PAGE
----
Why on God’s green earth are we doing this?
Farmers supplying the nation’s largest biofuels producer with corn crop residue that can be converted to cellulosic ethanol can double their income under a new USDA program.
The article goes on to say that the farmers get paid for providing biomass to the plant and then can turn around and Uncle Sugar (ne Uncle Sam) will pay them the same amount again. I don’t know that this is properly even a subsidy–more like a direct cash giveaway. Of course, the cash which is being given away used to belong to taxpayers, but that is apparently not an issue.
While we are at it, here is another negative consequence of the same government program:
In a matter of months, the Biomass Crop Assistance Program — a small provision tucked into the 2008 farm bill — has mushroomed into a half-a-billion dollar subsidy that is funneling taxpayer dollars to sawmills and lumber wholesalers, encouraging them to sell their waste to be converted into high-tech biofuels. In doing so, it is shutting off the supply of cheap timber byproducts to the nation’s composite wood manufacturers, who make panels for home entertainment centers and kitchen cabinets.
While it remains unclear whether Congress or the Obama administration will push to revamp the program, even some businesses that should benefit from the subsidy are beginning to question its value.
“It’s not right. It’s not serving any purpose,” said Bob Jordan, president of Jordan Lumber & Supply in North Carolina, even while noting that he might be able to get twice as much money for his mill’s sawdust and shavings under the program.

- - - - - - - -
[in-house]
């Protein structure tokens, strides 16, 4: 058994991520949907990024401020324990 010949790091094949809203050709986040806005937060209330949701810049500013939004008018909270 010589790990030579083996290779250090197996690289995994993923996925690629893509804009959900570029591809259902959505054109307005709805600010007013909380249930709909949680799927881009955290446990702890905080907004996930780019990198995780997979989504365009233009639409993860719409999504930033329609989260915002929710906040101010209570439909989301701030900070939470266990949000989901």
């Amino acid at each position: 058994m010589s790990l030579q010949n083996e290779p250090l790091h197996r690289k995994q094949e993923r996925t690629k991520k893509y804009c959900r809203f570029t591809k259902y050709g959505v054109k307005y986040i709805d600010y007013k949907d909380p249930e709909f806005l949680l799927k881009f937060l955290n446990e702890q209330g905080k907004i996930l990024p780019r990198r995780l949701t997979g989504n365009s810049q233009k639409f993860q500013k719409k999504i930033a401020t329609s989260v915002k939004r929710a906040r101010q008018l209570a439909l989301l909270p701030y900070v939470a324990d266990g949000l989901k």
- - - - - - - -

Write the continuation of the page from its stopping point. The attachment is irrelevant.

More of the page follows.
“The best thing they could do is forget about it. All it’s doing is driving the price of wood up.”
Whether we are paying sawmills for shavings or farmers for cornstalks, a small group of people are getting short term profits at the expense of overall long term stability and sustainability. We’ve got to stop looking at the next month, the next quarter, the next year–and consider where these policies are putting us 5 and 10 and 20 years down the road.
Delayed gratification–it’s not just for children anymore.
In a similar fashion, we have the federal government providing massive loan guarantees to a power company in South Dakota. Is it because the power company cannot get such backing from the private sector (that is, banks didn’t think it was a good investment)? Thanks to our tax dollars at work, we may never know.